The largest union at Philadelphia’s two biggest newspapers has reached a tentative agreement with management on non-economic issues of a contract after a second day of marathon negotiations, union officials said early Monday.
One of the key non-economic issues for the Guild was protecting seniority in the event of layoffs, and the agreement, pending approval of union members, meets that goal.
“Seniority has been preserved,” said Stu Bykofsky, spokesman for The Newspaper Guild of Greater Philadelphia. “That was a huge obstacle.”
A call to Philadelphia Media Holdings spokesman Jay Devine was not immediately returned on Monday.
Henry Holcomb, president of the Newspaper Guild of Greater Philadelphia, cautioned that critical economic issues, including management’s proposal to freeze pensions, remain unresolved.
“It’s hard, detailed work, and a lot has been done,” Holcomb said.
The sides met for 12 hours, ending talks at 12:40 a.m. Monday, after a 14-hour session Saturday in which both sides reported some progress.
“In the 12-hour session on Sunday, I feel comfortable characterizing that as a breakthrough, because they did reach resolution of one of the two huge issues and that was seniority,” Bykofsky said.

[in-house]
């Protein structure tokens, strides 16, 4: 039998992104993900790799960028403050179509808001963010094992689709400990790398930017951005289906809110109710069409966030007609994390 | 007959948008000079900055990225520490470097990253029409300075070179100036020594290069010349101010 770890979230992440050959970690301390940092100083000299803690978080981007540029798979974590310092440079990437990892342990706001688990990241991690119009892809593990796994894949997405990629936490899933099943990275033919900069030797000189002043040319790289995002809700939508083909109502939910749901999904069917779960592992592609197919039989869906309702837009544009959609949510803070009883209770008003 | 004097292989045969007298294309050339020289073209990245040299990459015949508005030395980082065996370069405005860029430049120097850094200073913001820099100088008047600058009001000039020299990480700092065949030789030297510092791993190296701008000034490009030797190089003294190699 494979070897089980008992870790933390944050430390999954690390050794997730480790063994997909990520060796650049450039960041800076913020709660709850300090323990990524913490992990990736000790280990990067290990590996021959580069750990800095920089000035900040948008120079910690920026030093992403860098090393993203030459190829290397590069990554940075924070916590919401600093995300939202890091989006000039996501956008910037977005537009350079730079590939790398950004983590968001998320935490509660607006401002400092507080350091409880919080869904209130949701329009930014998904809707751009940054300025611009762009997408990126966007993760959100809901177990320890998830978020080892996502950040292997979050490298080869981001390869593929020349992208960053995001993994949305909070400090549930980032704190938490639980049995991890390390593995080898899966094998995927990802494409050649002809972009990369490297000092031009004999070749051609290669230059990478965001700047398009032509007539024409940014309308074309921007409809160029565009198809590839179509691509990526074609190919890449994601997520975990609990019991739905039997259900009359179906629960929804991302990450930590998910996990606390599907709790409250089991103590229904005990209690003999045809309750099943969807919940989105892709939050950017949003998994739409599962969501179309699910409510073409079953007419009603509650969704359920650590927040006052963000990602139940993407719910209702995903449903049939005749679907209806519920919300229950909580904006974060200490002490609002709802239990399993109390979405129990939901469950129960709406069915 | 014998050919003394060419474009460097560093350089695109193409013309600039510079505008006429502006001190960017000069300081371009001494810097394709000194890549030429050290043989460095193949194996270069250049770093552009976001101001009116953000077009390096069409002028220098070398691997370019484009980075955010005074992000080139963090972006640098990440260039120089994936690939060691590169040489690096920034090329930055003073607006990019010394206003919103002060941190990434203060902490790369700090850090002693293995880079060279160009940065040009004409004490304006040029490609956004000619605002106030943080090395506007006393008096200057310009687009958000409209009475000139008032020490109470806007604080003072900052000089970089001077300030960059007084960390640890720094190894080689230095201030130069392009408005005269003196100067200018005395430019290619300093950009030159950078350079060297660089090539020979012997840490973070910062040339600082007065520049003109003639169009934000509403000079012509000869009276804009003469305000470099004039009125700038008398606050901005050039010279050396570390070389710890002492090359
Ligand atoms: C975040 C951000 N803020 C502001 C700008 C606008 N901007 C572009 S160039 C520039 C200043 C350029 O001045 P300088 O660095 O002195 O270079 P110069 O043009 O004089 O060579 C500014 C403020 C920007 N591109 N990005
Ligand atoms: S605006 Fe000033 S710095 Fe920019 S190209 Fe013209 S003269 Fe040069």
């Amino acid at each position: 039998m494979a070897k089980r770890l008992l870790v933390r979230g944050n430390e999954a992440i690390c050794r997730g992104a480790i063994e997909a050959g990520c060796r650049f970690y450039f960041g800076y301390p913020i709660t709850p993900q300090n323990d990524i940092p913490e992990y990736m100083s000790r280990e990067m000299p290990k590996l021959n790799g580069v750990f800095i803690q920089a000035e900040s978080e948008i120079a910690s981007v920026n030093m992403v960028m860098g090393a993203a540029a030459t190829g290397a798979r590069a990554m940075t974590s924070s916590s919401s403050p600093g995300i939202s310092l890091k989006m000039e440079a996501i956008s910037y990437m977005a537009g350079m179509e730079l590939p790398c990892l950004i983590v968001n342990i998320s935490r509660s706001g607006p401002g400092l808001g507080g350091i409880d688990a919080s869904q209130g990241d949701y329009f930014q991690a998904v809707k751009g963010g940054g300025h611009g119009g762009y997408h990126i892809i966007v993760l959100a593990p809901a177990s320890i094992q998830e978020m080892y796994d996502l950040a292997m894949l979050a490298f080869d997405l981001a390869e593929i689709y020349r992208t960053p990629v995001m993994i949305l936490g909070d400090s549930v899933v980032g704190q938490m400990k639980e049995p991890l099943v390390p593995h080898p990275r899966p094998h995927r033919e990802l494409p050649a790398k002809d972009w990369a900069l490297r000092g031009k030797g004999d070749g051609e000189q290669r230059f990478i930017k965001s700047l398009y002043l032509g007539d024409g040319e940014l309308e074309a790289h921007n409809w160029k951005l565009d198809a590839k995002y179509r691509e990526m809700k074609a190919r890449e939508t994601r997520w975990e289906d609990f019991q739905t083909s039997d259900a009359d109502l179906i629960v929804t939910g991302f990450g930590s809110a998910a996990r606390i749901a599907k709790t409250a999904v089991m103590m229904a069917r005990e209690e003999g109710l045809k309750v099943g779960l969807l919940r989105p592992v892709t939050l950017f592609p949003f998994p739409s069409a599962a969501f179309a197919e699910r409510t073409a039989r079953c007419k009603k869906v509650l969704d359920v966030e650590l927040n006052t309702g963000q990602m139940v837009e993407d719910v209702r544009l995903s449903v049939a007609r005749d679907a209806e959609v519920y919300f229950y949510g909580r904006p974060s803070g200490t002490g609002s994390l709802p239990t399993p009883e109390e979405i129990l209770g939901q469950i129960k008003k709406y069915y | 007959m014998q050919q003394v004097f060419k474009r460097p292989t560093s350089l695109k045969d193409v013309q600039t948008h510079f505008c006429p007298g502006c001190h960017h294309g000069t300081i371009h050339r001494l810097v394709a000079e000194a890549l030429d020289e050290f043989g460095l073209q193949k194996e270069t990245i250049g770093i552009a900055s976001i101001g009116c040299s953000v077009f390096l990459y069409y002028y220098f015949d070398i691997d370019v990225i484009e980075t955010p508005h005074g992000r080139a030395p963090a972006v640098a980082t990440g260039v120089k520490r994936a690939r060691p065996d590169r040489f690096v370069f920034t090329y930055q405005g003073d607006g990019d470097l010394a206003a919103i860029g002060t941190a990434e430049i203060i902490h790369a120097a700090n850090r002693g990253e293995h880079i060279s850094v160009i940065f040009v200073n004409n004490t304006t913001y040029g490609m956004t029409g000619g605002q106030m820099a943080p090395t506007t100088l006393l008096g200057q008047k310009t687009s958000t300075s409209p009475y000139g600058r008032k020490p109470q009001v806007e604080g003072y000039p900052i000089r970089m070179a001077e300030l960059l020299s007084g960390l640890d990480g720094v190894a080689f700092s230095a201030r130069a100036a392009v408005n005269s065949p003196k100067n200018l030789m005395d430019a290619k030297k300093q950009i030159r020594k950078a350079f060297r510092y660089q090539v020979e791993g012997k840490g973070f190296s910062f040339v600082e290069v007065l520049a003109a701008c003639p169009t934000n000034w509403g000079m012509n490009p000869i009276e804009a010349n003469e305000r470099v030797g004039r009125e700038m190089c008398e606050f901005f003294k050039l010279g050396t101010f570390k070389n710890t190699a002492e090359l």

“We can’t say quite that this is the beginning of the end, to paraphrase Mr. Churchill, but it is the end of the beginning.”
The company said it might not be able to meet with the Guild until Wednesday because it plans to meet with the other unions. Holcomb said he will press to meet with the company earlier.
“I’m not going to be relieved until we get a complete agreement and get the members to ratify it,” Holcomb said.
Daily News Editor Michael Days and Inquirer Editor Bill Marimow took part in some of the meetings Sunday.
Bykofsky said union members hoped to avert a strike, but plans are in place if talks reach an impasse. Those plans include a news Web site, PhilaPapers.com, which would compete with the company-owned Philly.com.
The Guild represents more than 900 editorial, advertising, circulation and clerical workers at The Philadelphia Inquirer and the Philadelphia Daily News. The last strike at the newspapers, in 1985, lasted 46 days.
The Guild’s contract expired after midnight Thursday but it held off a threatened walkout after the union and management reported progress. Nine other unions still negotiating said they wanted to avoid what they believe would be a damaging strike.
Philadelphia Media Holdings LLC, a group of local investors that bought the Knight Ridder newspapers in June, is seeking contract concessions and up to 150 newsroom job cuts amid sharp declines in advertising revenue and circulation.